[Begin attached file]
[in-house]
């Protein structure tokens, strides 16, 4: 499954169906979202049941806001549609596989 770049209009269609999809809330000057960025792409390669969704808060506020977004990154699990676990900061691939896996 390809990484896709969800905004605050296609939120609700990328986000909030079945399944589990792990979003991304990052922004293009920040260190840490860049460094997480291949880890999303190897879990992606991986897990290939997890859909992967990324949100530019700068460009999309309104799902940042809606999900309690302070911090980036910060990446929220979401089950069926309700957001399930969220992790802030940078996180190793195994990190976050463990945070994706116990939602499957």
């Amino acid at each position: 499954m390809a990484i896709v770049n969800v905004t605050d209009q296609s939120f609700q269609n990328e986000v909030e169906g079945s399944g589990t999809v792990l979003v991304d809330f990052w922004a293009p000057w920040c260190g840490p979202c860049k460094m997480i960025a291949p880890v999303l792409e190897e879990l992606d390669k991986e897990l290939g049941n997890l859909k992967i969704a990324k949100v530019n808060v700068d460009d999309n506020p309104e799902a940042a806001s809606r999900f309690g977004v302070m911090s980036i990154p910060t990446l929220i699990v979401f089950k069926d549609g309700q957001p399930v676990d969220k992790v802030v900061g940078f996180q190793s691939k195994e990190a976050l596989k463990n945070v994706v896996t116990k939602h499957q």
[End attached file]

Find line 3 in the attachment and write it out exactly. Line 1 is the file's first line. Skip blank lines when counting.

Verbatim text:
């Amino acid at each position: 499954m390809a990484i896709v770049n969800v905004t605050d209009q296609s939120f609700q269609n990328e986000v909030e169906g079945s399944g589990t999809v792990l979003v991304d809330f990052w922004a293009p000057w920040c260190g840490p979202c860049k460094m997480i960025a291949p880890v999303l792409e190897e879990l992606d390669k991986e897990l290939g049941n997890l859909k992967i969704a990324k949100v530019n808060v700068d460009d999309n506020p309104e799902a940042a806001s809606r999900f309690g977004v302070m911090s980036i990154p910060t990446l929220i699990v979401f089950k069926d549609g309700q957001p399930v676990d969220k992790v802030v900061g940078f996180q190793s691939k195994e990190a976050l596989k463990n945070v994706v896996t116990k939602h499957q």